### Author Topic: TUT0301  (Read 423 times)

#### Xuefen luo

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##### TUT0301
« on: October 04, 2019, 02:01:48 PM »
$1+(\frac{x}{y} - sin(y))y' = 0$
Let $M(x,y)=1$ and $N(x,y)=(\frac{x}{y} - sin(y))$
Then, $M_y = 0$ and $N_x = \frac{1}{y}$
We can see that this equation is not exact.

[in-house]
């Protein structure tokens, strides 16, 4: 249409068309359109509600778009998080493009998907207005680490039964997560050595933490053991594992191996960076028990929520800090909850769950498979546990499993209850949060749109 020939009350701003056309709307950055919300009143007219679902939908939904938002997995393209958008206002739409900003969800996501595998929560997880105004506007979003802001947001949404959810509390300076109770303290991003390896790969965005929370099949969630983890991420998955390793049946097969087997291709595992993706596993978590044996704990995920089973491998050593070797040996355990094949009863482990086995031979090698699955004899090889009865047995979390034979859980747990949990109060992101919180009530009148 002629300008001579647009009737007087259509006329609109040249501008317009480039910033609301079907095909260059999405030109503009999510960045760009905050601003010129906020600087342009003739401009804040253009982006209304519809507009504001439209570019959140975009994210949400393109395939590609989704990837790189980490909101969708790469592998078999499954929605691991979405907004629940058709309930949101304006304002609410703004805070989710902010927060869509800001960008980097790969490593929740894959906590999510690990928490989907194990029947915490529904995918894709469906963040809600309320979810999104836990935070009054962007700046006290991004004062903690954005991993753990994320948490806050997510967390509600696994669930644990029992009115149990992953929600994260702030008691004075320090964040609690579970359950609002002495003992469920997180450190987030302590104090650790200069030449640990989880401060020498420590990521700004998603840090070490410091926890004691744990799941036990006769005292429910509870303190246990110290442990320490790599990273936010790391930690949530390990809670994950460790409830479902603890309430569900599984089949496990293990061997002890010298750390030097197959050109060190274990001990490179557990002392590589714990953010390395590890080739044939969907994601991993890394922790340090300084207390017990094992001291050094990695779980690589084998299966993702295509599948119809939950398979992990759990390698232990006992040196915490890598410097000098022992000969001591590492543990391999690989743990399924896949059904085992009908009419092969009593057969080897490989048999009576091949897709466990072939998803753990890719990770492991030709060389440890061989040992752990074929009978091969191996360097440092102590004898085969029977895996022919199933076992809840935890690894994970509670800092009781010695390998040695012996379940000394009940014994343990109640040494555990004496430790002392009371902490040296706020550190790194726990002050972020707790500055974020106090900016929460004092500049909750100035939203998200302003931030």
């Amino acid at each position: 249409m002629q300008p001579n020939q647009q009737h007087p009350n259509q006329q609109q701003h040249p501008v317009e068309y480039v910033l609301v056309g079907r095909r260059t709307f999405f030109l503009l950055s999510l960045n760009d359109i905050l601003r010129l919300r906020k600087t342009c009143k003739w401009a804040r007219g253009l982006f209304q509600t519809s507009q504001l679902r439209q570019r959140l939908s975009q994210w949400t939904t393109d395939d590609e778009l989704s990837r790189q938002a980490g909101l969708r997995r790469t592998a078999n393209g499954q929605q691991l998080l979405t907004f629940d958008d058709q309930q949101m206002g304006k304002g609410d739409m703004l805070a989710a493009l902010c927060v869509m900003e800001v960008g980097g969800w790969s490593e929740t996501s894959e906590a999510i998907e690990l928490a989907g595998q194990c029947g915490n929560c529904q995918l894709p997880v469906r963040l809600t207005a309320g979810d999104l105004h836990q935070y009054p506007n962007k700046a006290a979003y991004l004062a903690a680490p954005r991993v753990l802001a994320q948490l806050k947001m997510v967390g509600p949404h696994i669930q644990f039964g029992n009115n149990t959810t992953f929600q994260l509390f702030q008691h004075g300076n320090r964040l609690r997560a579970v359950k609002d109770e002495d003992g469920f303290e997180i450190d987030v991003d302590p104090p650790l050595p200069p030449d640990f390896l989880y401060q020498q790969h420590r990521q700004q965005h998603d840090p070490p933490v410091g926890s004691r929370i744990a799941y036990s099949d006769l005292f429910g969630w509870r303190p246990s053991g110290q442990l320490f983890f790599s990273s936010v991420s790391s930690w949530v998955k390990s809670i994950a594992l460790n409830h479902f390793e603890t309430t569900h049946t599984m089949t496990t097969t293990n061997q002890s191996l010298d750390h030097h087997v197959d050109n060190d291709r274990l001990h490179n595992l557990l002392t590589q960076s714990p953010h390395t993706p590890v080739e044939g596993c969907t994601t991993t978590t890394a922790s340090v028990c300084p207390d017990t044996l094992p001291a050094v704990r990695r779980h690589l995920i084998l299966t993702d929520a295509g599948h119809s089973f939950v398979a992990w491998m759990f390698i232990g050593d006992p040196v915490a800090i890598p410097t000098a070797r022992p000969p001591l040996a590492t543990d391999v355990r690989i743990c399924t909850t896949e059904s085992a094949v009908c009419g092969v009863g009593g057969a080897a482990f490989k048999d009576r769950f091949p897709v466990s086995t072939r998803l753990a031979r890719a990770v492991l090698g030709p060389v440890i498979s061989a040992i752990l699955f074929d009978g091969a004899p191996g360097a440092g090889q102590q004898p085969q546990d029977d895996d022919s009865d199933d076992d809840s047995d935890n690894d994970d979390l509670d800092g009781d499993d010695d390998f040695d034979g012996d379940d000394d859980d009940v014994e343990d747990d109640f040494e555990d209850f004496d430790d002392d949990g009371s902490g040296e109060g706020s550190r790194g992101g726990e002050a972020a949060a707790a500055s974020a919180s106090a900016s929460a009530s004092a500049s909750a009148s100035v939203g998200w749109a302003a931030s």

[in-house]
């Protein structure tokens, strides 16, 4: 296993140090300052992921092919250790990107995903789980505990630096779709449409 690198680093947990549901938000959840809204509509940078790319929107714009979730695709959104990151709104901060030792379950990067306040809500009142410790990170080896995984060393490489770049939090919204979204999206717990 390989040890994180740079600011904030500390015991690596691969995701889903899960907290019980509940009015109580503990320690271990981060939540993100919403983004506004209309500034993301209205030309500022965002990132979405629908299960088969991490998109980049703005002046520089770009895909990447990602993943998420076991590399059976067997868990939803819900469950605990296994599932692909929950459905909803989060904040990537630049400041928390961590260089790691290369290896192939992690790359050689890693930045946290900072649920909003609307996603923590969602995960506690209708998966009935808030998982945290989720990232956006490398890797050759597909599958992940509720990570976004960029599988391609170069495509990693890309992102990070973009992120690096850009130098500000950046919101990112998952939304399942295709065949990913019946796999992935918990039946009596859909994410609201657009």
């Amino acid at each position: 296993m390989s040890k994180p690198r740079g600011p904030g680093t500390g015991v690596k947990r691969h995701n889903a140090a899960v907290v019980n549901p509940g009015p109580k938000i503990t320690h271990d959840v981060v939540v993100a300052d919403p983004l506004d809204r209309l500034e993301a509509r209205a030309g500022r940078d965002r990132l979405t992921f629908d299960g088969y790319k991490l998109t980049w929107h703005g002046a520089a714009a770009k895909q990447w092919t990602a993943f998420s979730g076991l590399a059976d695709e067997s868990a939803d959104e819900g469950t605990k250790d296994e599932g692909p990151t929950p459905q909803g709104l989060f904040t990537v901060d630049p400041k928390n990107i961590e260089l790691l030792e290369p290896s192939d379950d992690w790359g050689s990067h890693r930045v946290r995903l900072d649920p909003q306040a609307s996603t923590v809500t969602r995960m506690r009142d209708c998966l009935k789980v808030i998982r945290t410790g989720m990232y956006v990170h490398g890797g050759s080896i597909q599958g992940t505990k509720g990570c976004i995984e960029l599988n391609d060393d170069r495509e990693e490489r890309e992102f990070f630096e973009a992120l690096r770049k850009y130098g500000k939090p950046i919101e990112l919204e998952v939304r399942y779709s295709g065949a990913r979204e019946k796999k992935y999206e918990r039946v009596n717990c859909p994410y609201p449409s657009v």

However, we know $\frac{N_x-M_y}{M}=\frac{1}{y}$, and $\mu =y$
Multiplying the original equation by $\mu(y)$, we have
$y+(x-ysin(y))y'=0$
Since $M_y=1$ and $N_x=1$, this equation is exact.
Thus, there exists a function $\psi(x,y)$ such that
$\psi_x(x,y)=y$ and $\psi_y(x,y)=x-ysin(y)$
Hence, $\psi(x,y) = \int y dx = xy + h(y)$
then $\psi_y(x,y)= x+h'(y) = x-ysin(y)$
We have $h'(y)=-ysin(y) \Rightarrow h(y)=- \int ysin(y)dy = ycos(y)-sin(y)$
Therefore, $\psi(x,y)=xy+ycos(y)-sin(y)$, and the solutions of the equation are given implicitly by $xy+ycos(y)-sin(y)=C$